The first phase of a project to revitalize Columbus’ State Street corridor may cost up to $6.9 million.
Indianapolis-based engineering firm United Consulting provided the figure this week as one of two cost options to Columbus Redevelopment Commission members. It’s the first time costs have been linked to a portion of the State Street project, which involves updating streets, sidewalks and infrastructure.
United Consulting estimates that construction could cost the city anywhere from $1.78 million to $6.9 million, not including preliminary engineering costs, which commission attorney Stan Gamso said could be paid for out of tax-increment financing, or TIF, dollars.
The entire first phase of the project is eligible for TIF monies, Gamso said, because the area being redeveloped is adjacent to the TIF and would benefit the district and the community as a whole.
Should the city approve TIF funding and a contract with United, construction for the more extensive option could begin as early as 2017.
Jeromy Richardson, a project team leader with United, said the two cost options represent opposite ends of the spectrum.
The $1.78 million cost is based on a minimum design, in which United would redo the sidewalk on the south side of State Street from Central Avenue to North Mapleton Street, a stretch a little longer than a half-mile, he said.
In comparison, he said, the $6.9 million is based on an ideal design.
That design would call for sidewalk rehabilitation on the south side of State Street and the installation of an urban trail, to be modeled after the Cultural Trail in Indianapolis, on the north side of the corridor stretching one mile from Lafayette Avenue to North
Mapleton Street. It also would include building a bridge to connect the People Trails across Haw Creek.
Both plans call for the improvements to the intersection of Central Avenue and Second, Third and State streets and the construction of green space where State Street intersects with Stadler Drive and Indiana Avenue.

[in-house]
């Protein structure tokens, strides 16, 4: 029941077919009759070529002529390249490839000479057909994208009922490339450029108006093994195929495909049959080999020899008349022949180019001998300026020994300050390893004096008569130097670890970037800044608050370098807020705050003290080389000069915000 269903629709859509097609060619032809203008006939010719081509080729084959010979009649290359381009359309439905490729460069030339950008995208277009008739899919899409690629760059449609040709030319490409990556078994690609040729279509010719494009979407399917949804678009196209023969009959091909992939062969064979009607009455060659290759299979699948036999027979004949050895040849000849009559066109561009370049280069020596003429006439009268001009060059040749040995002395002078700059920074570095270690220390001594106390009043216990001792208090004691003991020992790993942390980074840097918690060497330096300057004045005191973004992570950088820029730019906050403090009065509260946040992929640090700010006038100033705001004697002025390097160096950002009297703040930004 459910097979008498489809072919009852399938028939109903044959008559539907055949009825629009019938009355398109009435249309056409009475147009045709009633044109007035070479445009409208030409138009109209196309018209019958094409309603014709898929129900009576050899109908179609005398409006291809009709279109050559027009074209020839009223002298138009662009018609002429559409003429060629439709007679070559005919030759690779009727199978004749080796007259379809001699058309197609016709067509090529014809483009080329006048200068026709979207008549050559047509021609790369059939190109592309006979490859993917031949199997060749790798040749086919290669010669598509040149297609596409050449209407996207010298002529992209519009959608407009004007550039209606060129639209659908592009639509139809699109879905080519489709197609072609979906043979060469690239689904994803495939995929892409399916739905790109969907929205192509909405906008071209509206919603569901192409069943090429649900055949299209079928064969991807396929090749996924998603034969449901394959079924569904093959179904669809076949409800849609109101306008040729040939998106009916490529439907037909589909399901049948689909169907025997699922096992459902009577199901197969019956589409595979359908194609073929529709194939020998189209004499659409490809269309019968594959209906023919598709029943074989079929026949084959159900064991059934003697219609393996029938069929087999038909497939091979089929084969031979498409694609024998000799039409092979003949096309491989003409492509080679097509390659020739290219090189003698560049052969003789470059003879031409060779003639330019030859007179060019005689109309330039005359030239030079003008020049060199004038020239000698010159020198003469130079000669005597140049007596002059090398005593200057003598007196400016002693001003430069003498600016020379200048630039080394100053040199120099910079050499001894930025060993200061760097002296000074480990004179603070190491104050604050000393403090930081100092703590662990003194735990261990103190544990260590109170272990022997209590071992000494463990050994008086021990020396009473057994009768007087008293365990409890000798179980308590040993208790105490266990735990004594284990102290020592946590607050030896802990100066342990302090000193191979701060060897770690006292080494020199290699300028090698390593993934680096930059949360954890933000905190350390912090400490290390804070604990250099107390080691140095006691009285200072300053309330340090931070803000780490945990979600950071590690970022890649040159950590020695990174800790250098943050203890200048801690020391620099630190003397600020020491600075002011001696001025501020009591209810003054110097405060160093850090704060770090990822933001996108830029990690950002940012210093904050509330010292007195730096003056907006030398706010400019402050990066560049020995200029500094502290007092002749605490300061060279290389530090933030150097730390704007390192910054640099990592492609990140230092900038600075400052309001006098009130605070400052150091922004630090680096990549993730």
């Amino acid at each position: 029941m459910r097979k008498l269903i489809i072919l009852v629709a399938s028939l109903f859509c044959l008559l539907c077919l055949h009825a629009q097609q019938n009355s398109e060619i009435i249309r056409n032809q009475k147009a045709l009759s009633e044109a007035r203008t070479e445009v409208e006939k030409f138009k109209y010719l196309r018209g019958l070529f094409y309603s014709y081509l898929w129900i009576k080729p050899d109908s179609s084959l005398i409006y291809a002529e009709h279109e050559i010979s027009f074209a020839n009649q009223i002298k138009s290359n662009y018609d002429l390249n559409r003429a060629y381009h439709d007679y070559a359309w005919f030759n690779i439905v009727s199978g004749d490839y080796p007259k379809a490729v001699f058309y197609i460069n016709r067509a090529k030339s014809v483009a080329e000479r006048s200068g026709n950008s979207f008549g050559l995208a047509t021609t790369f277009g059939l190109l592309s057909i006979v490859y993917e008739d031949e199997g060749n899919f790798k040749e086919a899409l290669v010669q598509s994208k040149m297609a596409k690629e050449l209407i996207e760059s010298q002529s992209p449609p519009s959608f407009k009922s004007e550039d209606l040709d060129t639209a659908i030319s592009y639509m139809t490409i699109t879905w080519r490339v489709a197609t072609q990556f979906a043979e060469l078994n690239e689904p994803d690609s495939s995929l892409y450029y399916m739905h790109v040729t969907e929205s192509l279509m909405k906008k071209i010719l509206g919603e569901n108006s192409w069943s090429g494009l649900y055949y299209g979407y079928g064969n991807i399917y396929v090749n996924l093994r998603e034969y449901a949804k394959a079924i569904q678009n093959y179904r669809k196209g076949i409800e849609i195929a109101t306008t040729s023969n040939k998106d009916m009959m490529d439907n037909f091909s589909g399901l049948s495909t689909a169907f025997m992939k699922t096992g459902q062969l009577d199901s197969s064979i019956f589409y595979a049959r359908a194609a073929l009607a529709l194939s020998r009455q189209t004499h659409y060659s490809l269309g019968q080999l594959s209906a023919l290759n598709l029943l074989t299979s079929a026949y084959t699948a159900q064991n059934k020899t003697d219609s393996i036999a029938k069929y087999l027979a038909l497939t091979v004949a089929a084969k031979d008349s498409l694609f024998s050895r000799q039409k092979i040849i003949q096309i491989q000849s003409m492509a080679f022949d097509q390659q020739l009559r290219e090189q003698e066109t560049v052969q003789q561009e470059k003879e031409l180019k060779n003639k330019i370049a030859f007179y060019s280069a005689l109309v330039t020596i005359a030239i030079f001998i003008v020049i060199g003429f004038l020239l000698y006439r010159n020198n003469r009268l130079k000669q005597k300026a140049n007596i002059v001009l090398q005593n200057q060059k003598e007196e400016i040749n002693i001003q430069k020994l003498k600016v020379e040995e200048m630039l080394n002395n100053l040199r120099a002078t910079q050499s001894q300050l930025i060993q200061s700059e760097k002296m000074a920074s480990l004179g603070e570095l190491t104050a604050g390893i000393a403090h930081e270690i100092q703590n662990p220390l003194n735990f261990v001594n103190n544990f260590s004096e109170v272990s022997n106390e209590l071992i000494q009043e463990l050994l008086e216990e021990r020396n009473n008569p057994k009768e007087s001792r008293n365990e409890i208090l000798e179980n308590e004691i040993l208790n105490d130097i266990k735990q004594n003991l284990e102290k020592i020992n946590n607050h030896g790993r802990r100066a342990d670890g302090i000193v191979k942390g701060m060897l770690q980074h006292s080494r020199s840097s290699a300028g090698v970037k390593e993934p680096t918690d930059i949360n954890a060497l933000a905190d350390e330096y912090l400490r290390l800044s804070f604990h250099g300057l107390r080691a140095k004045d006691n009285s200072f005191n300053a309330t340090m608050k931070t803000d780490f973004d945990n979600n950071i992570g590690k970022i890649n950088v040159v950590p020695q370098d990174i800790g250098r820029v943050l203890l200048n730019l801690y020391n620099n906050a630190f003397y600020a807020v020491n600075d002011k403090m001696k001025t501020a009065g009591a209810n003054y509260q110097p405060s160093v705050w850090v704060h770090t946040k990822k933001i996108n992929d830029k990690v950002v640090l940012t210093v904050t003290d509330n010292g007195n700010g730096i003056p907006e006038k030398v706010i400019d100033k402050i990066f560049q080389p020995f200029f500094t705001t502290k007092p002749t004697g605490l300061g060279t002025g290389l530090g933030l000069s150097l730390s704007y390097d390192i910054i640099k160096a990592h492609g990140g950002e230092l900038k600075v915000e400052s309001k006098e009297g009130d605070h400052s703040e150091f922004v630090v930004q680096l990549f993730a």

The city ultimately could decide on a design that falls somewhere between the two cost figures, Richardson said.
But implementing the ideal design would require approval from the Indiana Department of Transportation, Mayor Kristen Brown said. That’s because that scenario would involve the city taking over INDOT’s upcoming project along State Street to redo curb ramps and traffic signals, she said.
Regardless of what option the city chooses, those who live, work and play in and around the area would like to remain involved with the project, said Julie Bilz, president of the State Street Area Association.
Bilz said the group could serve as an advisory committee of sorts for United.
“We have a vested interest in the plan,” she said.
Richardson said United would hold public information meetings and that the company utilized arts groups in Indianapolis when developing the cultural trail.
Dascal Bunch, who represents East Columbus on the city council, recommended that United take that same approach in designing and making improvements to State Street.
He told consultants that he would like to see them pull in the Columbus Parks Foundation, which has been instrumental in the construction of the city’s People Trails, and recommended that the group utilize a committee to help them keep a clear perspective on what residents want to see done to the corridor.